We are still big spenders.
But that’s not worrying the authorities now, as it did just a few years ago. Back then, they feared that our huge debt binge would end in tears. Now, though, they are almost comfortable and relaxed.
Why? The main reason is that we are, once again, in the grip of an old-style boom.
Back in the days of the Victorian gold rush, Australia was, perhaps, the richest country in the world. Glittering wealth, extracted from the Ballarat goldfields, was opulently displayed on the streets of Melbourne in the bright bonnets of the Establishment’s daughters. But that bout of exuberance was followed by the great crash of the 1890s.
Twenty years ago, Australia was slipping backwards in the world trade stakes. That was said to be because we were selling low value items like iron ore, wheat and wool while we bought expensive items like cars and computers. Economists were telling us that this couldn’t continue. Big current account deficits would kill us. So the authorities slapped high, almost fatal, interest rates on the economy.
So what has changed, now? In one word: China.
Over the last three years, Australia’s terms of trade have improved by no less than 32 per cent as Chinese buyers push up the price of our coal, iron ore, natural gas and other resources. Meanwhile, import prices have stayed flat.
A table that Malcolm Edey, Assistant Governor of the Reserve Bank, presented to a business audience in Sydney last week shows that only one other country, Russia, did better, chalking up a 48 per cent improvement. That oil and gas rich country is heavily into the resource trade, too.
Oddly, perhaps, the leading edge, high-tech countries represented in that table all suffered quite substantial reverses. These included Japan, South Korea and even the United States.
Do all these figures, produced by pointy-headed economists and statisticians actually matter to people out in the real world? You betcha! They mean more iPods for the young and more BMWs for the old.
The Australian Statistician, Brian Pink, illustrated this last week in his 84 page document detailing the December quarter National Accounts [for 2006. These reports showed that our spending, or technically our ‘final consumption expenditure’ rose by 3.5 per cent last year, even though our output, or the Gross Domestic Product (GDP), rose by just 2.8 per cent.
We were able to spend heavily, without sinking much further into debt, because we also had a 6.5 per cent boost in our terms of trade last year. We can, largely, thank the Chinese for that, even though new buyers from India also helped. (Ever wondered why the Prime Minister, John Howard, stopped calling the Chinese leaders Communists or Reds some time ago? It’s because, now, they’re just good customers.)
Thanks to Fiona Katauskas
The National Accounts threw light on some hot spots in the Australian economy. For example, they showed that the ‘implicit price deflator’ for Australia’s GDP rose by 4.2 per cent in December 2006. That was Malcolm Fraser’s favourite measure of inflation and it’s still a good, indeed the broadest published guide to national price rises.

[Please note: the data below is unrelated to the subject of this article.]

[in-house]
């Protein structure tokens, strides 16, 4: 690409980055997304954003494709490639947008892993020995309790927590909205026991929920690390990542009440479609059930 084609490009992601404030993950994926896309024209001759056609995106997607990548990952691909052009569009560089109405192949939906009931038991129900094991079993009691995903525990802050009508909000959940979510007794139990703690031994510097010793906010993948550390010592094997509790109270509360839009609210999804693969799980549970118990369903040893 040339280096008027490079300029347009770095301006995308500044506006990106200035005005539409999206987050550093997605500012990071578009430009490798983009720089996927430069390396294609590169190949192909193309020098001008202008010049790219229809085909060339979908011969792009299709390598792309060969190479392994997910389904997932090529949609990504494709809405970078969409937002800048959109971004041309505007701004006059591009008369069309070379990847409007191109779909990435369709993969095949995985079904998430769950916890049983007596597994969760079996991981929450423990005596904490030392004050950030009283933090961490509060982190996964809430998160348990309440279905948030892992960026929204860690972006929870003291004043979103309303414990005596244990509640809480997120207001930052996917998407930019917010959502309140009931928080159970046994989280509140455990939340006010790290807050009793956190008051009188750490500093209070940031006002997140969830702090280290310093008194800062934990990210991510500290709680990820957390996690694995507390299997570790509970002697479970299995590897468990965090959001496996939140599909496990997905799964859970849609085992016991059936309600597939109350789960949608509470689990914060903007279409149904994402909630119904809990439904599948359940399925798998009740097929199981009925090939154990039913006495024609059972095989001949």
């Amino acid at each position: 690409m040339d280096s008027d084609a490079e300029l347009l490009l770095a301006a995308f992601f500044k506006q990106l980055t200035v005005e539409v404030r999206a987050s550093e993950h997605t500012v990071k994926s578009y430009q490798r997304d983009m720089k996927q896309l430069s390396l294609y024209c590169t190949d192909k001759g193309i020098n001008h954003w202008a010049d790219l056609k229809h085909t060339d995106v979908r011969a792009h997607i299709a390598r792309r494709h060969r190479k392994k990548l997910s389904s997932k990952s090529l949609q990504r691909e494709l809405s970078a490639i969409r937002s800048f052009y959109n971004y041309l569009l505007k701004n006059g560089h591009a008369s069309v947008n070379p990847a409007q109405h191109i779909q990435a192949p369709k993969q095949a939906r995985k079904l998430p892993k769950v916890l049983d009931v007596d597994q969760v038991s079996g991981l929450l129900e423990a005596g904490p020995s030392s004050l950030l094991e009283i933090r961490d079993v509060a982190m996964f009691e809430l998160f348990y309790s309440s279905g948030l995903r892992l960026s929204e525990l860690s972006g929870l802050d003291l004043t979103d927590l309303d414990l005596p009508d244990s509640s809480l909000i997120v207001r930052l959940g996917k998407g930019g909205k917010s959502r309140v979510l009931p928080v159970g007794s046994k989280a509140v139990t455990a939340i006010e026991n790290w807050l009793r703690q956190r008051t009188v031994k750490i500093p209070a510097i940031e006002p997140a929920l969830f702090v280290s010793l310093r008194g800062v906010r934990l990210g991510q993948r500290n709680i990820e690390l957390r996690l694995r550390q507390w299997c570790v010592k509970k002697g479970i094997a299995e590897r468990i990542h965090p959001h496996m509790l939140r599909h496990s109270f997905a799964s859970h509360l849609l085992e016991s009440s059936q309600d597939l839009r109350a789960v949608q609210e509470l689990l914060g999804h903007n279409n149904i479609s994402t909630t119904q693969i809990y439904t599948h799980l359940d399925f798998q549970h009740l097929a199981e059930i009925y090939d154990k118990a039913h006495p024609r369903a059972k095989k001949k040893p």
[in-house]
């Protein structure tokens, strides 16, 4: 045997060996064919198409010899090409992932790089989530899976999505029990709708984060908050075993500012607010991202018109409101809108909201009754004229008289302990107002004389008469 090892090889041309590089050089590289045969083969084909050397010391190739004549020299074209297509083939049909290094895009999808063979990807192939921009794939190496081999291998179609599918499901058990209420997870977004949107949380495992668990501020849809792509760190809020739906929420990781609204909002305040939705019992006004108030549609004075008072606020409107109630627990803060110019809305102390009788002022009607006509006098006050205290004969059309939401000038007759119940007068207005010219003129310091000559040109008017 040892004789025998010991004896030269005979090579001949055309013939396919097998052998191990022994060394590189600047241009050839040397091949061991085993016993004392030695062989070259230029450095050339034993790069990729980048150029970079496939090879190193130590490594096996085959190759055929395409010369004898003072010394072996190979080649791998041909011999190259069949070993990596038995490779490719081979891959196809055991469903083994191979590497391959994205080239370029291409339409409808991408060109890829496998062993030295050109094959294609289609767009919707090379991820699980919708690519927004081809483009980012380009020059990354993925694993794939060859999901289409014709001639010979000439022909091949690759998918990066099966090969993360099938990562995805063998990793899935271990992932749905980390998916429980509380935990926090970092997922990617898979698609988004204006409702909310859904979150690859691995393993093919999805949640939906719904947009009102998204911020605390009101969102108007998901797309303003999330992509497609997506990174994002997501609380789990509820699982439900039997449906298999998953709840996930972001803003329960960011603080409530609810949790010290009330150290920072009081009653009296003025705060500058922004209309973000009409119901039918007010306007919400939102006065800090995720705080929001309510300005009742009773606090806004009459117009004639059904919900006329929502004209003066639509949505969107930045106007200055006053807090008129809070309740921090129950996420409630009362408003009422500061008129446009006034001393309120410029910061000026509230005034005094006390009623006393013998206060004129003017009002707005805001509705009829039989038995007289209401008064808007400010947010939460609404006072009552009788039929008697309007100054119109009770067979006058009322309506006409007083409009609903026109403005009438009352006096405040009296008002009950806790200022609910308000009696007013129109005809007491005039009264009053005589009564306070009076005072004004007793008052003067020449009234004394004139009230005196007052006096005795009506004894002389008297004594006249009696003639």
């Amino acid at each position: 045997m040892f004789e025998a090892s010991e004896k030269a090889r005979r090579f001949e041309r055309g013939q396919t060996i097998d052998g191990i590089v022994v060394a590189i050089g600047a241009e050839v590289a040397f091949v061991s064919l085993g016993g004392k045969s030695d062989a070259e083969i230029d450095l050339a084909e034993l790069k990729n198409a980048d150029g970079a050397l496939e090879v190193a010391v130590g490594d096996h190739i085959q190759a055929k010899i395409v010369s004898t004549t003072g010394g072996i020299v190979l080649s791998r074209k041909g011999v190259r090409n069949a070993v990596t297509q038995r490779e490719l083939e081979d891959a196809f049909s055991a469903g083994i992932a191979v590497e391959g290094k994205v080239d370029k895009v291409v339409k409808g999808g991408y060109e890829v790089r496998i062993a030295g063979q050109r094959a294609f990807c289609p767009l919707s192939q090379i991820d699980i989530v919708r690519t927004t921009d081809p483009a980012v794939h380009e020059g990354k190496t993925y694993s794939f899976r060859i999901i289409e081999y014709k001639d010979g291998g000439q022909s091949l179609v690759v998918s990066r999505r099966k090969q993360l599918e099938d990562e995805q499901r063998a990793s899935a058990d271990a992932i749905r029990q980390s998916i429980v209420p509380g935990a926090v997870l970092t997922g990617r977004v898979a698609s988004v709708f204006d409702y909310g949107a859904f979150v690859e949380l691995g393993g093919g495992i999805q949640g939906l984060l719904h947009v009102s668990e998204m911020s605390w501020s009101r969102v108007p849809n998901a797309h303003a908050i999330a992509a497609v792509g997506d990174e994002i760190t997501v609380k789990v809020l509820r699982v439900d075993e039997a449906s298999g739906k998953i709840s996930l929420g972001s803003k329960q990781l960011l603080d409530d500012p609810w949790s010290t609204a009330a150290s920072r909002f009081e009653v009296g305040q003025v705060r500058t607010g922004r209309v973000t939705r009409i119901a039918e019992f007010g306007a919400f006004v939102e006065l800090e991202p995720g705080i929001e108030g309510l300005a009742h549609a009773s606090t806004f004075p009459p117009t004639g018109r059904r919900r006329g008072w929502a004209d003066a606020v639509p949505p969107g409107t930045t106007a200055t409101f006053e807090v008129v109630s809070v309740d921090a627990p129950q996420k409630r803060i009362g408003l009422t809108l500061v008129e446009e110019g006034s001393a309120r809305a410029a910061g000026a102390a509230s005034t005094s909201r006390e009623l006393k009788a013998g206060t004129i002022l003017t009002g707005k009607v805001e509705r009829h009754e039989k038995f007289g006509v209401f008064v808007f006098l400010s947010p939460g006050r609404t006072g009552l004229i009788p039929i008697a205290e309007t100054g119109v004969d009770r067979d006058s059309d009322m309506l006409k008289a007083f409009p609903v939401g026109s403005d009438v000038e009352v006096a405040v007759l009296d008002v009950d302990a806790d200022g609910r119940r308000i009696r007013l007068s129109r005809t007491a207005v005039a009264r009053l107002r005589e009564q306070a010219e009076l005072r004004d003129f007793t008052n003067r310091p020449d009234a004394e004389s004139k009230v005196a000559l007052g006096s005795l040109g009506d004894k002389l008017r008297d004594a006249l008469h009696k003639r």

However, ANU economist, Bob Gregory, insists this does not mean Australia is necessarily facing another rate rise next month even though that figure is well above the Reserve Bank’s 2-3 per cent inflation target.
‘You have to look at what goes into that figure,’ Professor Gregory told New Matilda. He said the ingredients included the upturn in Australia’s terms of trade. ‘So that’s a good thing,’ he concluded.
The ABS figures also showed that costs on new engineering projects leapt by 9.1 per cent last year as mining and resource companies scrambled to build the new infrastructure needed to fill the rising orders from their Chinese clients.
But don’t booms usually go bust? Will that happen again?
Surprisingly, perhaps, for an economist, Edey is quite optimistic. He notes that Australia is now in its 16th year of expansion. He admits that one reason why both China and India have been chalking up extraordinarily high growth rates is that they started well behind more mature economies, like Japan and the United States. He notes, too, that, growth rates in both Japan and South Korea have eased as their economies have matured.
However, Edey says that, even after three decades of rapid growth, the Chinese population is still well behind the relative income levels that both Japan and South Korea reached when their growth rates began to slow. India, too, is still lagging in that respect.
‘On that basis, there is at least the potential for this process of catch up growth in the two most heavily populated countries to continue for decades to come,’ he says.
Take care, Malcolm Edey. If you keep talking like that, you might find yourself before the courts of that most dismal science economics facing charges of excessive exuberance.
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